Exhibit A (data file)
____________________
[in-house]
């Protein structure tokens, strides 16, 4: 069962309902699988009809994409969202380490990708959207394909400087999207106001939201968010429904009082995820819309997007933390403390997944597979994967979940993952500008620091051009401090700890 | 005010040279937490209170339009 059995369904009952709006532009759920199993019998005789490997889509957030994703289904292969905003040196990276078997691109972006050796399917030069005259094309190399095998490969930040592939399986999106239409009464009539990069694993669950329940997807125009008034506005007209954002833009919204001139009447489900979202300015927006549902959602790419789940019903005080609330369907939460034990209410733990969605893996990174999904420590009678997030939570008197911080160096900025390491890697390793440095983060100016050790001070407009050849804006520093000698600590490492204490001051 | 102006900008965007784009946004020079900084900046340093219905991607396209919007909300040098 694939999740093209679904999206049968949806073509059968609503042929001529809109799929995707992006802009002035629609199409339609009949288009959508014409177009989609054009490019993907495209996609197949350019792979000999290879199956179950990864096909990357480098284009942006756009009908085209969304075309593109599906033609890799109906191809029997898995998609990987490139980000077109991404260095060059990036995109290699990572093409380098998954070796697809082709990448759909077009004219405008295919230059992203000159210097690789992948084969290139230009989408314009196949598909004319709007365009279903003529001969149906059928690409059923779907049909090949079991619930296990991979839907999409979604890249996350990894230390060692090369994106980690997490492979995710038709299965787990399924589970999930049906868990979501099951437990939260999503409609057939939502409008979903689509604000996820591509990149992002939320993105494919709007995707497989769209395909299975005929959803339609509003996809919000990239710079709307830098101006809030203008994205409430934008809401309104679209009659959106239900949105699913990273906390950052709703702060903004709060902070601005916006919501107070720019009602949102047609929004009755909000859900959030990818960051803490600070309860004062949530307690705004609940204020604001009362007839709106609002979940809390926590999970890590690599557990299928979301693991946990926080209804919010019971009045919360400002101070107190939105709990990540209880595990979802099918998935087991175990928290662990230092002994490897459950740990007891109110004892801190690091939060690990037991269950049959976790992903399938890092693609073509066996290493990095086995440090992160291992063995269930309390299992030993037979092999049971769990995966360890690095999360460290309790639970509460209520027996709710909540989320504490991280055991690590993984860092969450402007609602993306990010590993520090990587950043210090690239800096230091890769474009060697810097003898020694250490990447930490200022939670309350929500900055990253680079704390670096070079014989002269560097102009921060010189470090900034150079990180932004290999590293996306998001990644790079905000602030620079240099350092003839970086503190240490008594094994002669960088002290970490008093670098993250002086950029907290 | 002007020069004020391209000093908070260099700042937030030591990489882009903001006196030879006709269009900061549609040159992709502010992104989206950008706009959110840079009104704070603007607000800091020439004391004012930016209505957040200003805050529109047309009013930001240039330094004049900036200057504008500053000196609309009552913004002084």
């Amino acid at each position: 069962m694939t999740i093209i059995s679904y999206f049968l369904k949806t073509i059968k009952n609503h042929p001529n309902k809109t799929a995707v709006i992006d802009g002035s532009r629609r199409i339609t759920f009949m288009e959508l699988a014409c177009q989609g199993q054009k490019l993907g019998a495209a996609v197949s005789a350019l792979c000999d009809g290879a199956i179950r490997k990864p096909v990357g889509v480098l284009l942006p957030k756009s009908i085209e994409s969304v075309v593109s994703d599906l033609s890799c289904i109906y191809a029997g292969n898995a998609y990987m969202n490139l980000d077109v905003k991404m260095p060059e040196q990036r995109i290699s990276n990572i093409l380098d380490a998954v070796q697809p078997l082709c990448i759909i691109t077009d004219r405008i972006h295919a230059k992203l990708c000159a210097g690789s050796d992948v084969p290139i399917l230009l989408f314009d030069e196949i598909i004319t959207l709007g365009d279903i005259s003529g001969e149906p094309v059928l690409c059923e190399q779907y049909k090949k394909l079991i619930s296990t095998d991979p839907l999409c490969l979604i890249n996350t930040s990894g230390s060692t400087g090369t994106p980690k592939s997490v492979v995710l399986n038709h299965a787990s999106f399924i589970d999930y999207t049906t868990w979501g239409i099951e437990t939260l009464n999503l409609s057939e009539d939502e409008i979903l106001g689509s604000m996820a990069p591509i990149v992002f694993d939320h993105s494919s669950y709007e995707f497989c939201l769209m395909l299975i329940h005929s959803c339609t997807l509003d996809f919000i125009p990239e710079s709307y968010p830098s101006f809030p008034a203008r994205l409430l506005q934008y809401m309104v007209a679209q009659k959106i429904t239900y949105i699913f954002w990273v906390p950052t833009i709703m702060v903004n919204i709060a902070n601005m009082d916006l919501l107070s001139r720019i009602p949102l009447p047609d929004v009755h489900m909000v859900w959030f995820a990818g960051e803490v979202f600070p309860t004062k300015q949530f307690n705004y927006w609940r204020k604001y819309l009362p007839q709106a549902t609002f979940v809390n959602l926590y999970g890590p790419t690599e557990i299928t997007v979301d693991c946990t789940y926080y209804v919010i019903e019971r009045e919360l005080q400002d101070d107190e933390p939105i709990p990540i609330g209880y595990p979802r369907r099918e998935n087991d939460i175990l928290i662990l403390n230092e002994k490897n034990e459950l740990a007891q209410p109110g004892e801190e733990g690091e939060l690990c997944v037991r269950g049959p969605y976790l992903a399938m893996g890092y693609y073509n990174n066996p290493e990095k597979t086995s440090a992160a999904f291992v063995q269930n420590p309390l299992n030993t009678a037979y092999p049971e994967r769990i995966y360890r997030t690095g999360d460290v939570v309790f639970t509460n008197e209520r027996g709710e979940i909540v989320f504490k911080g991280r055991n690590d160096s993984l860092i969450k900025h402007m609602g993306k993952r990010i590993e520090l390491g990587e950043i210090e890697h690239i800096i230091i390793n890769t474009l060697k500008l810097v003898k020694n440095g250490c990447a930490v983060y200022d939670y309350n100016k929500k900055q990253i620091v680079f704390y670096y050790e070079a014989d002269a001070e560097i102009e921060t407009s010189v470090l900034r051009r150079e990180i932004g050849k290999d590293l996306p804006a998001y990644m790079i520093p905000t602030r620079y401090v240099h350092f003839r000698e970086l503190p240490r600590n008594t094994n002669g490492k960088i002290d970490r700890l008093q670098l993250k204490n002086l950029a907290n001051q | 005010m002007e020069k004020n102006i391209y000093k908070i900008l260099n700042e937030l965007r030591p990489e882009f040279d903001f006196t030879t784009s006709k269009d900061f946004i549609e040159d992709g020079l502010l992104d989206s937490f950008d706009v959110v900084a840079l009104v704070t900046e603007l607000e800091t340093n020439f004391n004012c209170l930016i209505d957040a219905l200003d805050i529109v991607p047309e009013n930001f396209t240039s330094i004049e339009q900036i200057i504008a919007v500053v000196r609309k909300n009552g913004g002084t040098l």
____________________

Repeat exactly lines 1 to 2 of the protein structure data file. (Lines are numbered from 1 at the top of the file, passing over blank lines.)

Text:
[in-house]
């Protein structure tokens, strides 16, 4: 069962309902699988009809994409969202380490990708959207394909400087999207106001939201968010429904009082995820819309997007933390403390997944597979994967979940993952500008620091051009401090700890 | 005010040279937490209170339009 059995369904009952709006532009759920199993019998005789490997889509957030994703289904292969905003040196990276078997691109972006050796399917030069005259094309190399095998490969930040592939399986999106239409009464009539990069694993669950329940997807125009008034506005007209954002833009919204001139009447489900979202300015927006549902959602790419789940019903005080609330369907939460034990209410733990969605893996990174999904420590009678997030939570008197911080160096900025390491890697390793440095983060100016050790001070407009050849804006520093000698600590490492204490001051 | 102006900008965007784009946004020079900084900046340093219905991607396209919007909300040098 694939999740093209679904999206049968949806073509059968609503042929001529809109799929995707992006802009002035629609199409339609009949288009959508014409177009989609054009490019993907495209996609197949350019792979000999290879199956179950990864096909990357480098284009942006756009009908085209969304075309593109599906033609890799109906191809029997898995998609990987490139980000077109991404260095060059990036995109290699990572093409380098998954070796697809082709990448759909077009004219405008295919230059992203000159210097690789992948084969290139230009989408314009196949598909004319709007365009279903003529001969149906059928690409059923779907049909090949079991619930296990991979839907999409979604890249996350990894230390060692090369994106980690997490492979995710038709299965787990399924589970999930049906868990979501099951437990939260999503409609057939939502409008979903689509604000996820591509990149992002939320993105494919709007995707497989769209395909299975005929959803339609509003996809919000990239710079709307830098101006809030203008994205409430934008809401309104679209009659959106239900949105699913990273906390950052709703702060903004709060902070601005916006919501107070720019009602949102047609929004009755909000859900959030990818960051803490600070309860004062949530307690705004609940204020604001009362007839709106609002979940809390926590999970890590690599557990299928979301693991946990926080209804919010019971009045919360400002101070107190939105709990990540209880595990979802099918998935087991175990928290662990230092002994490897459950740990007891109110004892801190690091939060690990037991269950049959976790992903399938890092693609073509066996290493990095086995440090992160291992063995269930309390299992030993037979092999049971769990995966360890690095999360460290309790639970509460209520027996709710909540989320504490991280055991690590993984860092969450402007609602993306990010590993520090990587950043210090690239800096230091890769474009060697810097003898020694250490990447930490200022939670309350929500900055990253680079704390670096070079014989002269560097102009921060010189470090900034150079990180932004290999590293996306998001990644790079905000602030620079240099350092003839970086503190240490008594094994002669960088002290970490008093670098993250002086950029907290 | 002007020069004020391209000093908070260099700042937030030591990489882009903001006196030879006709269009900061549609040159992709502010992104989206950008706009959110840079009104704070603007607000800091020439004391004012930016209505957040200003805050529109047309009013930001240039330094004049900036200057504008500053000196609309009552913004002084």